Ozone is a problem that affects all of us wherever we live. There are numerous laws and international treadies that are designed to reduce the amount of ozone that is introduced into the atmosphere. The purpose of this is to protect our environment and hopefully limit the amount of cancer producing rays that reach the earth and potentially affect many individuals. In fact, we are becoming a gradually warmer universe and it is believed by many that ozone reduction policies are in our best interest in terms of reversing this dangerous trend.
Unfortunately, for some unknown reason, the federal government has been reluctant to aggressively pursue ozone related issues. Granted, the federal government has a tremendous amount on its plate. But, this issue appears to be significant and worth federal resources so that wherever we live, we can be more healthy.
Along these lines, it must be regarded as good news that the Environmental Protection Agency, otherwise known as the EPA, announced that it has settled a lawsuit brought by various environmental organizations concerning the EPA's alleged failure to enforce ozone standards which were established in 1997. Non- compliance in many states has been long apparent, as was the fact that the government was doing little about it. Now, the EPA appears to be willing to enforce our national environmental laws concerning ozone protection.
In this agreement, the EPA will determine which parts of the country do not satisfy the 1997 established ozone standards. A list of non-complying regions shall be completed by April 2004. When the EPA identifies areas as not meeting the ozone standards, it will then be up to the individual states to effectively reduce pollution so as to come in compliance. Of course, the primary source of the pollution are the automobile emissions that produce smog as well as various industrial emissions.
In 1997, the EPA set forth more stringent ozone standards. EPA had been directed to determine by July 2000 which areas of the country did not satisfy the more stringent standards. The lawsuit filed by the various environmental organizations followed the failure of the EPA to meet this July 2000 deadline.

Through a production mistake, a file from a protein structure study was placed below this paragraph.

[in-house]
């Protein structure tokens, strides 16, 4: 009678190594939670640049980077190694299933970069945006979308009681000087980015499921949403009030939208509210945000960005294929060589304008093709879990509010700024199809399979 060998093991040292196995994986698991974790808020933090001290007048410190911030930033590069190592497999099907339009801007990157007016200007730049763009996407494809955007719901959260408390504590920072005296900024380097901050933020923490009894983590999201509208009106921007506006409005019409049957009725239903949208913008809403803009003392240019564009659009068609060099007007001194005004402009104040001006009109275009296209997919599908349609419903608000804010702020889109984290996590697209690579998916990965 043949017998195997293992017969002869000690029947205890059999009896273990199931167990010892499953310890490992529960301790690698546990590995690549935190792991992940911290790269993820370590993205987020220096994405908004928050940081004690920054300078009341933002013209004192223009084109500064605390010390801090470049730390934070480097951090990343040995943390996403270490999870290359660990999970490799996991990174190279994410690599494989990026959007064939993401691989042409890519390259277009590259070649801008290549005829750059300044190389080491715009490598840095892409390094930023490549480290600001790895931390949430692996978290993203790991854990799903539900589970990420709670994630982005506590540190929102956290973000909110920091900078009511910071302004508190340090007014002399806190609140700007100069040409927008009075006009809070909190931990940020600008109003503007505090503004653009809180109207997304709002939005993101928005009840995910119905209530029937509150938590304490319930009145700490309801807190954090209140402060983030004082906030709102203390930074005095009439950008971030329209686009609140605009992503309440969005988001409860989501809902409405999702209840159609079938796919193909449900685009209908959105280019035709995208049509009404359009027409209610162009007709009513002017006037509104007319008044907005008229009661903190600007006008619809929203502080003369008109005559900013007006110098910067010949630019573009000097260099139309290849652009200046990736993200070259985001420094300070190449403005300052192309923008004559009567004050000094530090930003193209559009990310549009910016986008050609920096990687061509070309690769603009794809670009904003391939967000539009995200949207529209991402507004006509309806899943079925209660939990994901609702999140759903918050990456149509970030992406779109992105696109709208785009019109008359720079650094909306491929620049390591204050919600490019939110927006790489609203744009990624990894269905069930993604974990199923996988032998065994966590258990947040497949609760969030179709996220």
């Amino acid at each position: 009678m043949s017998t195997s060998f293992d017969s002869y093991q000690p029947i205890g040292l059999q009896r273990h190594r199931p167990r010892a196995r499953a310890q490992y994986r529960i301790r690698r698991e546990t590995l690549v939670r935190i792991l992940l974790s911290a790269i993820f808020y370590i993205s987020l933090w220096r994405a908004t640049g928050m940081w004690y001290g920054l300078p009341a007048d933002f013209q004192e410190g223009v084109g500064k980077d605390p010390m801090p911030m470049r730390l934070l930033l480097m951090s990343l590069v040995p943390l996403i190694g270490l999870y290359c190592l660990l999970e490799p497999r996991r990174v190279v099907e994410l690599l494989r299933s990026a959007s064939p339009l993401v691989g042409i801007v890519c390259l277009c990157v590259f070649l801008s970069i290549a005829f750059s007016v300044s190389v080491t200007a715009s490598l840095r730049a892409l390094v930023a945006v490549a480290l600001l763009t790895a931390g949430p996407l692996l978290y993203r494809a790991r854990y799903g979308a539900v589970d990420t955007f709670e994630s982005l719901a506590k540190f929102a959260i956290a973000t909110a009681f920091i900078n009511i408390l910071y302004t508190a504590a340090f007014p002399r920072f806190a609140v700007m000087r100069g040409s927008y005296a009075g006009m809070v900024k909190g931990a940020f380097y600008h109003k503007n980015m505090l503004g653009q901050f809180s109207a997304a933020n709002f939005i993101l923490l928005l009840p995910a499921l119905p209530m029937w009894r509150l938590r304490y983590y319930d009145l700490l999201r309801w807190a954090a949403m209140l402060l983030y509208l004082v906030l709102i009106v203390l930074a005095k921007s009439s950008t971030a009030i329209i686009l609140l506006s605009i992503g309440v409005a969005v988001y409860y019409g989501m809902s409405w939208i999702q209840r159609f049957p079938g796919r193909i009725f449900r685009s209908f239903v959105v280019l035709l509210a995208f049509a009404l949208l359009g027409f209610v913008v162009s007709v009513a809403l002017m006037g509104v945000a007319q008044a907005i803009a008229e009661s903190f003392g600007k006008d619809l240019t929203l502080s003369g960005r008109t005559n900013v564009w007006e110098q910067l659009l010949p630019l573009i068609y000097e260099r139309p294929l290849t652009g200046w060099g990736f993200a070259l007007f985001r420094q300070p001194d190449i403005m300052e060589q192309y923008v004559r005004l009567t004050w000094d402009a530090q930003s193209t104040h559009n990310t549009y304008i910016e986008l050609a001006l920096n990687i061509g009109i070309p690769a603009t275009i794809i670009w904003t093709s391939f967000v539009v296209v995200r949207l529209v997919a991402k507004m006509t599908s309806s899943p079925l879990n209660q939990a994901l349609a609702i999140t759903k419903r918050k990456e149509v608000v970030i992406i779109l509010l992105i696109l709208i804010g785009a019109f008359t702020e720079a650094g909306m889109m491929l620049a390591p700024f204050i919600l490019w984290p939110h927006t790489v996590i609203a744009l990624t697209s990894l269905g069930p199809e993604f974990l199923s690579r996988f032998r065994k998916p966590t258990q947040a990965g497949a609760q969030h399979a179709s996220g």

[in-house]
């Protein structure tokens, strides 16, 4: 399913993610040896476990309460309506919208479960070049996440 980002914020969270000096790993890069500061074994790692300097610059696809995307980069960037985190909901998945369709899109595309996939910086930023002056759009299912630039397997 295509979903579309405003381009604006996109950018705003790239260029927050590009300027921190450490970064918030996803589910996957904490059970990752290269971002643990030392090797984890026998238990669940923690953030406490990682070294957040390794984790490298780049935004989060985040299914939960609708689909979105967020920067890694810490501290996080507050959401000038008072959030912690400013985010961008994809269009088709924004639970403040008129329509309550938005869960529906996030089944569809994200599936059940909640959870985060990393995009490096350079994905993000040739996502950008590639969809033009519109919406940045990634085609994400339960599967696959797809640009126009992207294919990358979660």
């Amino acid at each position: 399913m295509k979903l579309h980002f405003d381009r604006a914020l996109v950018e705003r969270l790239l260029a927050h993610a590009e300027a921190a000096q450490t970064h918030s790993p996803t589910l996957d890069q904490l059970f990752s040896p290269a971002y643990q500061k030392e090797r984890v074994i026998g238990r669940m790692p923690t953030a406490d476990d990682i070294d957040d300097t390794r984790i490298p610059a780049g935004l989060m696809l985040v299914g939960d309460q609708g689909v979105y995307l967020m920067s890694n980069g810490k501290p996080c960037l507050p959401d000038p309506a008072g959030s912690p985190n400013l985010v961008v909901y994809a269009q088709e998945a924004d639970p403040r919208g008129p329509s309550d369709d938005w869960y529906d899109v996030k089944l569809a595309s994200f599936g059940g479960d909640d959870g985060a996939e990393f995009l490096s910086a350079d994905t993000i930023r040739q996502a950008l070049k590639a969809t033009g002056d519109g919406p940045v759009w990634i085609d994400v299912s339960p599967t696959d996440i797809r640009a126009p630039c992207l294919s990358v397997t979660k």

The actual effect that ozone has on us is still the subject of scientific debate. While ozone is believed to contribute to asthma and other respiratory diseases, studies recently conducted suggest that ozone levels that many people in this country encounter everyday are high enough to represent significant health effects. Some public health organizations have opined that the more protective standards will prevent many illnesses in this country every year. In every community.
The consent decree has a section entitled "EPA obligations." The first obligation provides that by April 15, 2004 the EPA will begin the process of formally designating areas that fail to meet ozone requirements. This process requires publication of the list in an official federal document called the Federal Register. Interestingly, the decree requires that the EPA "not take any step… to delay or otherwise interfere with publication" of the proposed list in the Federal Register. We have to wonder why it is that the environmental groups and the other health organizations felt it necessary to include this kind of language in a settlement agreement with the government. Did the EPA previously "delay" or "interfere" with enforcement of federal ozone requirements?
Earth Justice, Clean Air Task Force, The American Lung Association, The Sierra Club, The Clean Air Counsel and other organizations participated in this lawsuit.
The Bush administration has been criticized concerning what has been perceived by many as an overly tolerant attitude concerning environmental releases by industry. Hopefully, this settlement suggests that things might be changing. We all breathe the same air, whether we live in the North, South or Center of the Country, and whether we are democrats, republicans, or others. Who can really be against clean air?